YOUR GOVERNMENT: Commissioners to hold public hearing on raising garbage rates in unincorporated Marion County

Residents in unincorporated areas of Marion County could pay up to $15 more per year for garbage collection if the Marion County Board of Commissioners approves a proposed fee increase.


Commissioners on Wednesday will hold a public hearing and then vote on increasing garbage rates by 2.8% for residents in the Salem urban growth boundary but outside city limits, and 1.1% for rural residents. 

Under the proposed rates, an urban household with a 20-gallon garbage cart would pay $26.36 per month in Marion County, according to a report to commissioners. A household with a 35-gallon cart would pay $28.95 a month — or $38.50 for those with 60-gallon carts and $45.23 for 90-gallon carts.

Those rates would affect areas of Salem outside city limits, including parts of east Salem and Four Corners. They would take effect in 2023.

Rural households would pay $30.75 a month for a 35-gallon cart, $38.42 for a 60-gallon cart or $46.80 for a 90-gallon cart. 

Marion County reviews its garbage rates each year after eight private collection companies serving the county submit a report detailing their costs and revenues.

The proposed rate increase comes as the companies report increasing driver wages due to high demand for people who can operate a waste collection truck, which requires a commercial driver’s license that is federally regulated. 

They said two factors contributing to the lack of drivers are retirements in the industry and the legalization of marijuana, as any amount detected in regular urine testing will result in a suspension of their commercial driver’s license, according to the report.

The proposed rate increases are also intended to offset rising health insurance premiums – which increased by 7.5% this year and are expected to increase by another 15.3% in 2023 – as well as rising fuel costs, expected to increase by 57.3% next year.

Under the proposed rates, commercial customers in urban areas would pay $20.87 per month for a 35-gallon cart, $33.06 for a 65-gallon cart or $42.22 for a 95-gallon cart.

Rural commercial customers monthly would pay $25.45 for a 35-gallon cart, $38.31 for a 65-gallon cart and $49.37 for a 95-gallon cart.

The Salem City Council in August adopted its own rate increases of 8.48% for city residents living in Marion County and 10.54% in Polk County, where rates are cheaper. That works out to about $33 more per year for Salemites to have their garbage and recycling collected.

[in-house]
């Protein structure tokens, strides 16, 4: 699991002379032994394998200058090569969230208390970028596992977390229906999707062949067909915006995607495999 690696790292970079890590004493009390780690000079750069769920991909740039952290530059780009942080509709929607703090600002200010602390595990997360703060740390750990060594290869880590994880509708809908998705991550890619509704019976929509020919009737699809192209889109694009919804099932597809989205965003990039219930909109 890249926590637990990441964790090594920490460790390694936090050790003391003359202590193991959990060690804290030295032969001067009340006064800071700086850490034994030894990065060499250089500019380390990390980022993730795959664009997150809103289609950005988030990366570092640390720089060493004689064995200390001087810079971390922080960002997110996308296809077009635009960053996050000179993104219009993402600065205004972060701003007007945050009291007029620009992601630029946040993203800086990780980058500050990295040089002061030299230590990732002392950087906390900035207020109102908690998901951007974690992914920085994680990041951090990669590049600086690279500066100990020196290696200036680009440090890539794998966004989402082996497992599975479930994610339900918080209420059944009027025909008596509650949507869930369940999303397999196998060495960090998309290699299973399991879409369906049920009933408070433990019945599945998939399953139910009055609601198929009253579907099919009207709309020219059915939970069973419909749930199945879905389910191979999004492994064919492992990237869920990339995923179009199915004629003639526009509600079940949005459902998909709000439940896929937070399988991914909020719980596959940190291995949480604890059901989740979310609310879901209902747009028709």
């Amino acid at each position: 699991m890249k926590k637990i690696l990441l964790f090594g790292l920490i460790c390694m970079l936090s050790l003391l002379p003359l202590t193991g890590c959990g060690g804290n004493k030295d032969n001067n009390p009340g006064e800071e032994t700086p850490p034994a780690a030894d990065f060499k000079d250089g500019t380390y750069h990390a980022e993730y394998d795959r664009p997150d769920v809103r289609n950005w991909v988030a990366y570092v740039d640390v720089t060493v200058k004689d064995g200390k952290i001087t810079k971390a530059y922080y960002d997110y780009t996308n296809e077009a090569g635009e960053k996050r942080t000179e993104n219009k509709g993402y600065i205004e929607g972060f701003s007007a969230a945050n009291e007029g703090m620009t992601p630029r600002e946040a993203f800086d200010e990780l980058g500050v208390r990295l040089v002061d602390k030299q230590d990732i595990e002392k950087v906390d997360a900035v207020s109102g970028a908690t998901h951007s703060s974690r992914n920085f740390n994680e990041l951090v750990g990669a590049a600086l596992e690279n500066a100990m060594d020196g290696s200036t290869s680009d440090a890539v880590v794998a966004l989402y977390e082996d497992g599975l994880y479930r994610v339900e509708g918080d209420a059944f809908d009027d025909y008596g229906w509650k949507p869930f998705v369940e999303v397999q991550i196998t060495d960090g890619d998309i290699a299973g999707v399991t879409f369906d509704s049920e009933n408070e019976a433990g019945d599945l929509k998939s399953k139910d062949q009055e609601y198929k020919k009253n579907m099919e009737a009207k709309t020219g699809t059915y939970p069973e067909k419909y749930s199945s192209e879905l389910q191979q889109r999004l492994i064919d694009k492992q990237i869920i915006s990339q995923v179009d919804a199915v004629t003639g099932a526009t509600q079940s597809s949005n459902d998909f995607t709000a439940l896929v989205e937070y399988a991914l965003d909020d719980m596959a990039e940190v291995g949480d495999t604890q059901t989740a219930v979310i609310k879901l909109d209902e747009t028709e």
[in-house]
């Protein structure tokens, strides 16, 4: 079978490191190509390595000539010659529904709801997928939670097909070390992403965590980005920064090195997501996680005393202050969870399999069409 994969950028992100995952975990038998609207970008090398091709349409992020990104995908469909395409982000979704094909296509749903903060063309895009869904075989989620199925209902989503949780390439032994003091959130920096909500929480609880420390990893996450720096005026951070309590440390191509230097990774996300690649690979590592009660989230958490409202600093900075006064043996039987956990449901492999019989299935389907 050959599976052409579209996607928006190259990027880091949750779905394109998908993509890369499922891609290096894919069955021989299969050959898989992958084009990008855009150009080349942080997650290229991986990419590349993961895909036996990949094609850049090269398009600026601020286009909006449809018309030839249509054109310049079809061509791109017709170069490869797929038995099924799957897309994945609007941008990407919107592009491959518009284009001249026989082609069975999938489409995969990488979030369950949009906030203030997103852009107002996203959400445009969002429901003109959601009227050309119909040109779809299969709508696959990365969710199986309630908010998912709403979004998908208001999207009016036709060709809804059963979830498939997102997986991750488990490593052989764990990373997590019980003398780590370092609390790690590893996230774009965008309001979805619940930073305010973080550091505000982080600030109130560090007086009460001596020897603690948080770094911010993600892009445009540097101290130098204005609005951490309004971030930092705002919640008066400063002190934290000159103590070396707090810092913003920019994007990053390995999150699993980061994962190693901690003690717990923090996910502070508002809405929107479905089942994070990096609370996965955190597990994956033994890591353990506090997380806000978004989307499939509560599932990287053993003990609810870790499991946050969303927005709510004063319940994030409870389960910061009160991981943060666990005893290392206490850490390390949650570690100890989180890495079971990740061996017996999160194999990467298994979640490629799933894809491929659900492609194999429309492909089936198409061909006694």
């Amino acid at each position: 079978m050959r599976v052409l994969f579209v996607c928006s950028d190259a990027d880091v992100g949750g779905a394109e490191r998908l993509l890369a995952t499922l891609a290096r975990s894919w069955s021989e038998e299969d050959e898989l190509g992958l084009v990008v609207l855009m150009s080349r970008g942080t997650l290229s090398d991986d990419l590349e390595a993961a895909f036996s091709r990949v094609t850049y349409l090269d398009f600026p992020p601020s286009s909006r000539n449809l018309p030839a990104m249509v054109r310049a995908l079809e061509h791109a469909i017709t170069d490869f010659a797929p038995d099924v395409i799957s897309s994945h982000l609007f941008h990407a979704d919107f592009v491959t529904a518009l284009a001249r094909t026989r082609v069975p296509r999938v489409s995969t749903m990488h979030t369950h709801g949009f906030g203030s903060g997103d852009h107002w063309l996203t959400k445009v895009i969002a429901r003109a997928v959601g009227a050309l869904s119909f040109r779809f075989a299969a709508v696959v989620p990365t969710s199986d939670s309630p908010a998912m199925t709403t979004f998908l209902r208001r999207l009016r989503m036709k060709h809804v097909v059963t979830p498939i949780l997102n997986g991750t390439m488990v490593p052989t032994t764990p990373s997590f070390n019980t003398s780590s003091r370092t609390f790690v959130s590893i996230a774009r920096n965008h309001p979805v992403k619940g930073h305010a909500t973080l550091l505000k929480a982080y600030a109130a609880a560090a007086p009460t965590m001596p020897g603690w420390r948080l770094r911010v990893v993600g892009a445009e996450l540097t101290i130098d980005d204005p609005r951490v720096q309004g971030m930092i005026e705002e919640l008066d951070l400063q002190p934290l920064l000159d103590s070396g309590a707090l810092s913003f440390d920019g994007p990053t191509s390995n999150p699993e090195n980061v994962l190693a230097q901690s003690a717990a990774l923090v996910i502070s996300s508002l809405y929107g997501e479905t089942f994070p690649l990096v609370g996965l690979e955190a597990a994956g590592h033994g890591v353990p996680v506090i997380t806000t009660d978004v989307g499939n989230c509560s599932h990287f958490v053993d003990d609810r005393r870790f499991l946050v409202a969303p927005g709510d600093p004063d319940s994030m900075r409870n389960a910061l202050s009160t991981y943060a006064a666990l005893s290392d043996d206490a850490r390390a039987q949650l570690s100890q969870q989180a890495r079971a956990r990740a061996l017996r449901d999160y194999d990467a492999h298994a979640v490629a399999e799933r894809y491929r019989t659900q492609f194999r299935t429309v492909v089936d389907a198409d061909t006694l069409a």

Salem’s monthly cost for service in Marion County is higher than the county’s proposed rates for unincorporated areas, while the city has a similar rate in Polk County. 

A Salem household with a 20-gallon garbage cart will pay $30.95 per month in Marion County, or $25.75 per month in Polk County starting in 2023. A household with a 35-gallon cart would pay $34.75 monthly in Marion and $29.05 in Polk.

Commissioners at the meeting Wednesday will also consider adding about $3,400 of federal funding for tuberculosis case management to a public health services contract with the Oregon Health Authority. 

The board will consider spending $5.5 million on yellow and white paint for striping Marion County roads and roads for which other public agencies request striping services from the county. The contract would expire in April 2027.

The will also consider adding about $147,000 in federal funding and $16,843 in matching county funds to a contract with the Oregon Department of Transportation for repairing the Little Pudding River Bridge between Salem and Mt. Angel.

Contact reporter Ardeshir Tabrizian: [email protected] or 503-929-3053.

JUST THE FACTS, FOR SALEM – We report on your community with care and depth, fairness and accuracy. Get local news that matters to you. Subscribe to Salem Reporter. Click I want to subscribe!

Ardeshir Tabrizian has covered criminal justice and housing for Salem Reporter since September 2021. As an Oregon native, his award-winning watchdog journalism has traversed the state. He has done reporting for The Oregonian, Eugene Weekly and Malheur Enterprise.